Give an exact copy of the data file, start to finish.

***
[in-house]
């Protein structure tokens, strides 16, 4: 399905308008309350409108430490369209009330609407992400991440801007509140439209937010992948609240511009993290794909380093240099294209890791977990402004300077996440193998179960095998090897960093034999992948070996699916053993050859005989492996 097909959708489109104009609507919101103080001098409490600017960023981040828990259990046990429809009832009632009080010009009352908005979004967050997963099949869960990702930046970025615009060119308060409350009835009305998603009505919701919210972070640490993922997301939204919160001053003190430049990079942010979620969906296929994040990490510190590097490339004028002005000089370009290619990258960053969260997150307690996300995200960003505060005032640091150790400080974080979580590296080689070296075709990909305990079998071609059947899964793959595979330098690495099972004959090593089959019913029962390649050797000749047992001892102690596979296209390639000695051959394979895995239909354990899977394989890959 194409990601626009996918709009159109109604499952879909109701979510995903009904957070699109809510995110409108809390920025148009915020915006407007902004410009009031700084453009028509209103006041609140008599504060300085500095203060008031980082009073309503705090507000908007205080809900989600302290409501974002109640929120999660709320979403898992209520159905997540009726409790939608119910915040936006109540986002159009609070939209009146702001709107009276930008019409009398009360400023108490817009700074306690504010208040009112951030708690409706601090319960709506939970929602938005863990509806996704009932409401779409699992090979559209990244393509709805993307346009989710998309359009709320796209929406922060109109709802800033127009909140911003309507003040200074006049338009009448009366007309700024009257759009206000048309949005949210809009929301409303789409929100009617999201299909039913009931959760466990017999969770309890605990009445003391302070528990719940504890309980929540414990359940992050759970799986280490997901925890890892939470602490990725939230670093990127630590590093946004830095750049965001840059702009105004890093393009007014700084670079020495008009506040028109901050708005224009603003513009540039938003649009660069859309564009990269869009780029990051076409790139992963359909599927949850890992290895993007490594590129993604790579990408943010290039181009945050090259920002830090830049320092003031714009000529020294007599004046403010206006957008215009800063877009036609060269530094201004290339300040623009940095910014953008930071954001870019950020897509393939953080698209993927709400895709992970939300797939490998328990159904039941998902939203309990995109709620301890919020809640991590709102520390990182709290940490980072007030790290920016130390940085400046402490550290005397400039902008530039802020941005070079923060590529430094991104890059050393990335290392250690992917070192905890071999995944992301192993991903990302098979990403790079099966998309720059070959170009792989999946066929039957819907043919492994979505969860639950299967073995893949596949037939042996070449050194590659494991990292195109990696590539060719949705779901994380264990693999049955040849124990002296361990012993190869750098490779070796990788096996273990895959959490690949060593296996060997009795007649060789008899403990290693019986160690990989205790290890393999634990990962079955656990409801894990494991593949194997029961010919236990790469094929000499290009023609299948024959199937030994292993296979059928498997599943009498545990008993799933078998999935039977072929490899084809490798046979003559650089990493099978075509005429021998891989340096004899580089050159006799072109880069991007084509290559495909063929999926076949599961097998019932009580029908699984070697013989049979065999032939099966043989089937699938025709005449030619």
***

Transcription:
[in-house]
């Protein structure tokens, strides 16, 4: 399905308008309350409108430490369209009330609407992400991440801007509140439209937010992948609240511009993290794909380093240099294209890791977990402004300077996440193998179960095998090897960093034999992948070996699916053993050859005989492996 097909959708489109104009609507919101103080001098409490600017960023981040828990259990046990429809009832009632009080010009009352908005979004967050997963099949869960990702930046970025615009060119308060409350009835009305998603009505919701919210972070640490993922997301939204919160001053003190430049990079942010979620969906296929994040990490510190590097490339004028002005000089370009290619990258960053969260997150307690996300995200960003505060005032640091150790400080974080979580590296080689070296075709990909305990079998071609059947899964793959595979330098690495099972004959090593089959019913029962390649050797000749047992001892102690596979296209390639000695051959394979895995239909354990899977394989890959 194409990601626009996918709009159109109604499952879909109701979510995903009904957070699109809510995110409108809390920025148009915020915006407007902004410009009031700084453009028509209103006041609140008599504060300085500095203060008031980082009073309503705090507000908007205080809900989600302290409501974002109640929120999660709320979403898992209520159905997540009726409790939608119910915040936006109540986002159009609070939209009146702001709107009276930008019409009398009360400023108490817009700074306690504010208040009112951030708690409706601090319960709506939970929602938005863990509806996704009932409401779409699992090979559209990244393509709805993307346009989710998309359009709320796209929406922060109109709802800033127009909140911003309507003040200074006049338009009448009366007309700024009257759009206000048309949005949210809009929301409303789409929100009617999201299909039913009931959760466990017999969770309890605990009445003391302070528990719940504890309980929540414990359940992050759970799986280490997901925890890892939470602490990725939230670093990127630590590093946004830095750049965001840059702009105004890093393009007014700084670079020495008009506040028109901050708005224009603003513009540039938003649009660069859309564009990269869009780029990051076409790139992963359909599927949850890992290895993007490594590129993604790579990408943010290039181009945050090259920002830090830049320092003031714009000529020294007599004046403010206006957008215009800063877009036609060269530094201004290339300040623009940095910014953008930071954001870019950020897509393939953080698209993927709400895709992970939300797939490998328990159904039941998902939203309990995109709620301890919020809640991590709102520390990182709290940490980072007030790290920016130390940085400046402490550290005397400039902008530039802020941005070079923060590529430094991104890059050393990335290392250690992917070192905890071999995944992301192993991903990302098979990403790079099966998309720059070959170009792989999946066929039957819907043919492994979505969860639950299967073995893949596949037939042996070449050194590659494991990292195109990696590539060719949705779901994380264990693999049955040849124990002296361990012993190869750098490779070796990788096996273990895959959490690949060593296996060997009795007649060789008899403990290693019986160690990989205790290890393999634990990962079955656990409801894990494991593949194997029961010919236990790469094929000499290009023609299948024959199937030994292993296979059928498997599943009498545990008993799933078998999935039977072929490899084809490798046979003559650089990493099978075509005429021998891989340096004899580089050159006799072109880069991007084509290559495909063929999926076949599961097998019932009580029908699984070697013989049979065999032939099966043989089937699938025709005449030619």